• Are you allowed to leave out the import numpy statement, per meta rules? Jul 28 at 7:27
• Yes @solid.py Jul 28 at 7:32
• @solid.py If you could use them without directly referencing them which looks tricky to me. Jul 28 at 7:48
• @solid.py Sorry, I didn't mean to be rude. Arguably, any module that defines new types that have useful functionality accessible through methods or overloaded operators would qualify. Jul 28 at 13:54

# 05AB1E, 8 bytes

0šDO;αPt


Explanation:

Uses the default formula:

$$s=\frac{0+a+b+c}{2}$$ $$A=\sqrt{abs(0-s)\times abs(a-s)\times abs(b-s)\times abs(c-s)}$$

0š        # Prepend a 0 in front of the (implicit) input-triplet
D       # Duplicate the list
O      # Sum the copy
;     # Halve the sum
α    # Get the absolute difference between this sum and the values in the list
P   # Take the product
t  # Square root
# (which is output implicitly as result)

• The signed difference will work just as well as the average difference (it doesn't matter if you have (a-s) instead of (s-a) because over the 4 terms the overall result will be positive.) I'm guessing that won't make it any shorter though? Jul 28 at 21:43
• @LevelRiverSt I know. I've indeed just used subtracts instead of absolute difference in my ported MathGolf answer for that reason. But changing the α to - indeed won't make a difference in byte-count. Jul 29 at 7:08

# R, 30 28 bytes

\(x)prod(sum(x)/2-c(0,x))^.5

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Inspired by @Kevin Cruijssen's 05AB1E answer.

### R, 32 30 bytes

Edit: -2 bytes by looking at @loopywalt's answer.

\(x)((x%*%x)^2-2*x^3%*%x)^.5/4

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Takes input as a vector of sides.

Uses the formula $$A= \frac{1}{4}\sqrt{(a^2+b^2+c^2)^2-2(a^4+b^4+c^4)}$$

with observation that sum of squares of elements from x is a dot product of x with itself. So with $$\x=[a,b,c]\$$ and $$\y=[a^3,b^3,c^3]\$$:

$$A= \frac{1}{4}\sqrt{(x \cdot x)^2-2(y\cdot x)}$$

• Note that the 28-byte answer is also essentially identical to plannapus's answer to the previous challenge from 9 years ago... Jul 28 at 8:35
• @DominicvanEssen indeed, thanks for that reference. Jul 28 at 9:13

# Vyxal, 9 8 bytes

∑½₌N-Π*√


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A 7 byter with -r

Outputs as a fraction representation. Try it Online! if you want decimals as output.

Takes the 3 side lengths as a list of numbers.

Quite literal implementation of Heron's formula, with some extra insight from Bubbler's answer.

## Explained

∑½₌N-Π*√
∑½       # Half sum of the side lengths
₌N-    # Push the half sum negated, as well as each side length minus the half sum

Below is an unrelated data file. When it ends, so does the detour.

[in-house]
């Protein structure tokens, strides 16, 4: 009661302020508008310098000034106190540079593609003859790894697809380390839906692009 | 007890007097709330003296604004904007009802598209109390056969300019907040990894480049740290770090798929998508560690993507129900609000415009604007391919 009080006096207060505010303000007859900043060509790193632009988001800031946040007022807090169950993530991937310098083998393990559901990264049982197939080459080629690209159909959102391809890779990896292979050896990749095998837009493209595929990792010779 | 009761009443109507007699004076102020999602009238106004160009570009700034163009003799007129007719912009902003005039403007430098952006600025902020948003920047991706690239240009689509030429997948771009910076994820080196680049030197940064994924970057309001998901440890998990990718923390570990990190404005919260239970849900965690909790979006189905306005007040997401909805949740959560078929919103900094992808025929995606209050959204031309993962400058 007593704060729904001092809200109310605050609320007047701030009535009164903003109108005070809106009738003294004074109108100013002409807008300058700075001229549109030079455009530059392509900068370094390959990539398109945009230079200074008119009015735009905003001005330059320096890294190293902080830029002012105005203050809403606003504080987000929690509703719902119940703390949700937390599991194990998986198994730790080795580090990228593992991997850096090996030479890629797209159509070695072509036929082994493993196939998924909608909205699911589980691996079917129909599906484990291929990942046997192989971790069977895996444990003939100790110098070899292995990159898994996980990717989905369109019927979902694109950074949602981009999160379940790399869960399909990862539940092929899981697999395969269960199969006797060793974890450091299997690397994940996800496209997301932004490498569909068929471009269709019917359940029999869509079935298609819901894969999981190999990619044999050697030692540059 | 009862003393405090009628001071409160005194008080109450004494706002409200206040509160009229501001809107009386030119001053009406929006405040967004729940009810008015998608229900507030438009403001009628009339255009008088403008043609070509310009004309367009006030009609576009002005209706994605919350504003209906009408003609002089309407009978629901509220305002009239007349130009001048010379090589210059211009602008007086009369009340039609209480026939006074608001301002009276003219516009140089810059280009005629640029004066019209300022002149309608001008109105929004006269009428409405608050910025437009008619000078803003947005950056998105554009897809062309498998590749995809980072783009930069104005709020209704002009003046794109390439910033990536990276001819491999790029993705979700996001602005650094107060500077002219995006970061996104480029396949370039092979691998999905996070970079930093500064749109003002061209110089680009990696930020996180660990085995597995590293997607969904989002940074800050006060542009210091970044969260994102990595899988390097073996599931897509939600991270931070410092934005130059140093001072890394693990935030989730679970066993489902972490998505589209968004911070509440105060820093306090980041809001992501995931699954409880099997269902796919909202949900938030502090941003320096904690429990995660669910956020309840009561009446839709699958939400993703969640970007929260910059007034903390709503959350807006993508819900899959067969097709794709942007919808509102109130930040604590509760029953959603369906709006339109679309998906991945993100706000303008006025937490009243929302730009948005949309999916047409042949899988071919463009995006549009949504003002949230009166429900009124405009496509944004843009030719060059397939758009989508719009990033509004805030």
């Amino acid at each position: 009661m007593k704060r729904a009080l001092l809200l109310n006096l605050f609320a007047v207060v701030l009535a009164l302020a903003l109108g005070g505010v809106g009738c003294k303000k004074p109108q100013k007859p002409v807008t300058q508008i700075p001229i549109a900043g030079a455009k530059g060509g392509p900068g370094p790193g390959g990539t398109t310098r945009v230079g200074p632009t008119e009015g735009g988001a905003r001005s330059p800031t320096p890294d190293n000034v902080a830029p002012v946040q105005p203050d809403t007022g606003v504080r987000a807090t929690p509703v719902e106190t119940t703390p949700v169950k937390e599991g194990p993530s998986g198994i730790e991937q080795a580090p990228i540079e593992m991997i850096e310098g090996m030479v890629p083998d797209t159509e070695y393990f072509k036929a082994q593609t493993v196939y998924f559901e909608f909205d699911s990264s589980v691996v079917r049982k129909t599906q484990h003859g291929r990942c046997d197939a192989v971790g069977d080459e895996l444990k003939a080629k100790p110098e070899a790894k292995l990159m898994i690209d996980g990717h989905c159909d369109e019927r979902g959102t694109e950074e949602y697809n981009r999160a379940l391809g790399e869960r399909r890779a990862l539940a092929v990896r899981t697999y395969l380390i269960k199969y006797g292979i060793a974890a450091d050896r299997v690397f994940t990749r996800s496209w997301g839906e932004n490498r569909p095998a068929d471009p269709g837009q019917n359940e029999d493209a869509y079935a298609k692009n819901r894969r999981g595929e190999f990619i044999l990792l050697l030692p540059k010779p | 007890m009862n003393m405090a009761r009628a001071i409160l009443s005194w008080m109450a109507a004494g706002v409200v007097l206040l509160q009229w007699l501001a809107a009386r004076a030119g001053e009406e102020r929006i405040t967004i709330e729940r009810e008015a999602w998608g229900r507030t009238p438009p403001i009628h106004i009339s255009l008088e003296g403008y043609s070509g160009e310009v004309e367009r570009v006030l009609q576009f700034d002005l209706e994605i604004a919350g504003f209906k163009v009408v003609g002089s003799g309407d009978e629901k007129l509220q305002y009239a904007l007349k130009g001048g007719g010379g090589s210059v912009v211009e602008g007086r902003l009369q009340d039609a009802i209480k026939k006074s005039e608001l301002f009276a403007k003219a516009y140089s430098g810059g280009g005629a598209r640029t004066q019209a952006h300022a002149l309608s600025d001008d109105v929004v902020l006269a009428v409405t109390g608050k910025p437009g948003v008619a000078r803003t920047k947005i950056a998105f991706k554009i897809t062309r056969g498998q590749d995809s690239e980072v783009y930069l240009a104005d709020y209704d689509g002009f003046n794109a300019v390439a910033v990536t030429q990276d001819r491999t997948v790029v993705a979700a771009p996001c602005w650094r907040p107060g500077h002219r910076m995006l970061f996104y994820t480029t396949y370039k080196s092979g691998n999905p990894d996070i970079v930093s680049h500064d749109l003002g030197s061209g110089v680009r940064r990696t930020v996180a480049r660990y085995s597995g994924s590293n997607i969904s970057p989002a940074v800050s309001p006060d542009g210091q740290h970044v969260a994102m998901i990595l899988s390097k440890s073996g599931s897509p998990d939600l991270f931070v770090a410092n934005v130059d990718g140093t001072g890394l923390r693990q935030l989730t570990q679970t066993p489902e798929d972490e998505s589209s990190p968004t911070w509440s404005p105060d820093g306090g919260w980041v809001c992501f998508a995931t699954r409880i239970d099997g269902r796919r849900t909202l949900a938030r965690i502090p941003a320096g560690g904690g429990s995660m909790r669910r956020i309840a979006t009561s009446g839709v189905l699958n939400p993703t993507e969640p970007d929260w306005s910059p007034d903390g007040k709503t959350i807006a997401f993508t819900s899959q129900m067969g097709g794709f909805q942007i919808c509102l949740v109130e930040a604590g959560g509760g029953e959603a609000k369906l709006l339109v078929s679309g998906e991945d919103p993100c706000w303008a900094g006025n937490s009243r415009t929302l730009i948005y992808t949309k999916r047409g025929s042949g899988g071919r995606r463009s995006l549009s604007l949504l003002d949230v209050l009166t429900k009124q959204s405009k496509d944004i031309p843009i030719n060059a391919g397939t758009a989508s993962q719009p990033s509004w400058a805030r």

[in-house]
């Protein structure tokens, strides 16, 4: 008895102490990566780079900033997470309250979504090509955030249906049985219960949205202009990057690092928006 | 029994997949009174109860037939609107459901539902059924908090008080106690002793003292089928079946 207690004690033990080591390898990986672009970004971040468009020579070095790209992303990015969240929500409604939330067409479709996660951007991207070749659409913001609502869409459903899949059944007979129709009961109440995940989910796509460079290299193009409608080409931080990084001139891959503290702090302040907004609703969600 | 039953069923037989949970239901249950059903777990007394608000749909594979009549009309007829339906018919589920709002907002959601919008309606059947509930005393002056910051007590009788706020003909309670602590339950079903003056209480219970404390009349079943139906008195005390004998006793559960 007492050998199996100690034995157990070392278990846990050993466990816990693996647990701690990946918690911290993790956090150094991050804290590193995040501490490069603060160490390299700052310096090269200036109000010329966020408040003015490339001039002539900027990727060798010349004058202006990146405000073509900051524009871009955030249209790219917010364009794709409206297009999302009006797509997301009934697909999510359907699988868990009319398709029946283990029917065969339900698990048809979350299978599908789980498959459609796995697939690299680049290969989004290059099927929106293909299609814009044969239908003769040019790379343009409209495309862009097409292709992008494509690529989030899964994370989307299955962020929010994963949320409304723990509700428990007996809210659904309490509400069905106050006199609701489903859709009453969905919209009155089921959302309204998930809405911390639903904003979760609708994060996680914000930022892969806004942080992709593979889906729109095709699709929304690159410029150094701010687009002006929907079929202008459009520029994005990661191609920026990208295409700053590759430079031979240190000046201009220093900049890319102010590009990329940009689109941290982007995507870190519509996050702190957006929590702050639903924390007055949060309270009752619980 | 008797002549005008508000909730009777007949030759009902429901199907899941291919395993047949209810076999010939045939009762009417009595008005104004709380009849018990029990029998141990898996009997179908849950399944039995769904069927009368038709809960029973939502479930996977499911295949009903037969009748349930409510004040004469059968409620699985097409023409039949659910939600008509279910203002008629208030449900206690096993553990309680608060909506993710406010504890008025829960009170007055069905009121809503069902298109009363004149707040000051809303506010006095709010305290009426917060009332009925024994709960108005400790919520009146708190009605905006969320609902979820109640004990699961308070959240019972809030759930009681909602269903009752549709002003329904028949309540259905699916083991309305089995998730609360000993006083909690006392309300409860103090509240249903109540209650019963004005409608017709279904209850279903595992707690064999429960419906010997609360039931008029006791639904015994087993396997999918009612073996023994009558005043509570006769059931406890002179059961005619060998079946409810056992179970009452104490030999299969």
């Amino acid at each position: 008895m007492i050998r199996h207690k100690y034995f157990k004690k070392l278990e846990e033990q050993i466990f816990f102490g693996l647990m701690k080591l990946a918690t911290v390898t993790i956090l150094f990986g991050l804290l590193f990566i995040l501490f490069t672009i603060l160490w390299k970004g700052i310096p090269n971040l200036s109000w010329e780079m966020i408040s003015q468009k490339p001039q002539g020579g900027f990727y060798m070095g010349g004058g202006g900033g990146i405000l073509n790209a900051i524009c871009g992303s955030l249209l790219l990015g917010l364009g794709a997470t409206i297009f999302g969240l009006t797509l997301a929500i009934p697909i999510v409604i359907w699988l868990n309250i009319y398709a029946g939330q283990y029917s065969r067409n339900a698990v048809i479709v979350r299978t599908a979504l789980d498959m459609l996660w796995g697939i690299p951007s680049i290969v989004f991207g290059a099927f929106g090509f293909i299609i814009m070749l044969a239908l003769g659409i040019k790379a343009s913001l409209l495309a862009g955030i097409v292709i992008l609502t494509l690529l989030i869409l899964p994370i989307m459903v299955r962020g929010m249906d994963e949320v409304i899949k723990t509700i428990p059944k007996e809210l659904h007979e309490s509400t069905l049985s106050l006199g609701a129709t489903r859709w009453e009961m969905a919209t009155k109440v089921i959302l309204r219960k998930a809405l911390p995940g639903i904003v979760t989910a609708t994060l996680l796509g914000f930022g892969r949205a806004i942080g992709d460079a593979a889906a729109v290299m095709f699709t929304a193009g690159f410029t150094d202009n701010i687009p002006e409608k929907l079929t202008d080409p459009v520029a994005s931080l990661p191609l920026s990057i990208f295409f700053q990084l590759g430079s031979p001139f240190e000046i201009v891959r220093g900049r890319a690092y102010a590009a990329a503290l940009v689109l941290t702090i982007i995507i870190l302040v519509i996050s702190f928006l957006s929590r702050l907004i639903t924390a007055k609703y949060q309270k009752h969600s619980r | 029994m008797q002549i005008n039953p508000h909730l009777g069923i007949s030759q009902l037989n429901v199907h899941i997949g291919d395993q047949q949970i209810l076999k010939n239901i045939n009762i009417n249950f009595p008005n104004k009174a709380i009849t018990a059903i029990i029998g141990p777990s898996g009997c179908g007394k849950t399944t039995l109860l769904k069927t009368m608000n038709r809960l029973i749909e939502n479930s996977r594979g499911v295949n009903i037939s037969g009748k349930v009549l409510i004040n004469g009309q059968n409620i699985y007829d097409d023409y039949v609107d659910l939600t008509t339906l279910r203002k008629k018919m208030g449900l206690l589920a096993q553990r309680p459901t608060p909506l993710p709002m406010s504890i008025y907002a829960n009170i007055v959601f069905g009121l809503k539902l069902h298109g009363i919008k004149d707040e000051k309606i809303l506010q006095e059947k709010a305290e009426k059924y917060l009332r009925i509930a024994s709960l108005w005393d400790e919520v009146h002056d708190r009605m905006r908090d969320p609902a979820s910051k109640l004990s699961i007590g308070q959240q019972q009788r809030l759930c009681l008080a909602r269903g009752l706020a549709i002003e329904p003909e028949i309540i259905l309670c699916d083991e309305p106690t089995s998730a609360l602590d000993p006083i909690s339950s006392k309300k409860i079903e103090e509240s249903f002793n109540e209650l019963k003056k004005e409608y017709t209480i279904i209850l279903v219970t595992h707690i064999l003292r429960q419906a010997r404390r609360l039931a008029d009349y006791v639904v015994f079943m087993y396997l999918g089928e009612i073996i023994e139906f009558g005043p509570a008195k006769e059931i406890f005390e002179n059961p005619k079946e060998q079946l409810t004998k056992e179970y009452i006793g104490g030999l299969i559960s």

Π*  # Take the product of the subtracted side lengths and multiply it by the negated half sum
√ # Take the square root of that


sqrt.product.(map=<<(-).(/2).sum).(0:)

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sqrt.product.(map.(-).(/2).sum<*>(0:))

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With the help of pointfree.io.

• I tried to write a SML answer, but it's very annoying as I don't know of ways of doing the 0 append pointfree, or doing sum and product without defining my own functions (i don't know of builtins that do it).
– qwr
Jul 30 at 2:10

# MathGolf, 9 bytes

0Γ_Σ½-ε*√


I/O as decimals.

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Explanation:

Similar approach as my 05AB1E answer, except with subtract instead of absolute difference, since with four values the negatives balance themselves out anyway.

0          # Push a 0
Γ         # Wrap the top four items into a list (using the three implicit inputs)
_        # Duplicate this list
Σ       # Sum
½      # Halve
-     # Subtract it from each value in the list
ε*   # Product: reduce by multiplication
√  # Square root
# (after which the entire stack is output implicitly as result)


# Factor + math.unicode, 36 35 bytes

[ dup Σ 2 / dup rot n-v Π * √ ]


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-1 byte because I remembered √ is 1 byte shorter than sqrt.

        ! { 3 4 5 }
dup     ! { 3 4 5 } { 3 4 5 }
Σ       ! { 3 4 5 } 12
2       ! { 3 4 5 } 12 2
/       ! { 3 4 5 } 6
dup     ! { 3 4 5 } 6 6
rot     ! 6 6 { 3 4 5 }
n-v     ! 6 { 3 2 1 }
Π       ! 6 6
*       ! 36
√       ! 6.0


# Burlesque, 15 bytes

0+]J++2./?-pdr@


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A port of Kevin Cruijssen's 05AB1E answer

0+] # Prepend 0
J   # Duplicate
++  # Sum
2./ # Halve
?-  # Difference with original
pd  # Product
r@  # Square root


# Desmos, 36 bytes

f(l)=(total(ll)^2-2l^4.total)^{.5}/4


Input is a list of the three side lengths.

Try It On Desmos!

Port of Steffan's Python answer also gives 36 bytes:

f(a,b,c)=(4aabb-(aa+bb-cc)^2)^{.5}/4


# C (clang), 59 bytes

float f(a,b,c){c=a*a+b*b-c*c;return sqrt(4*a*a*b*b-c*c)/4;}


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# BQN, 14 bytes

√·×´+´∘÷⟜2-0⊸∾


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            0⊸∾     # each element of the argument, prepended by a zero
-        # subtracted from
+´∘             # the sum of
÷⟜2          # each element of the argument divided by 2
×´                # get the product (fold-multiply),
√·                  # and take the square root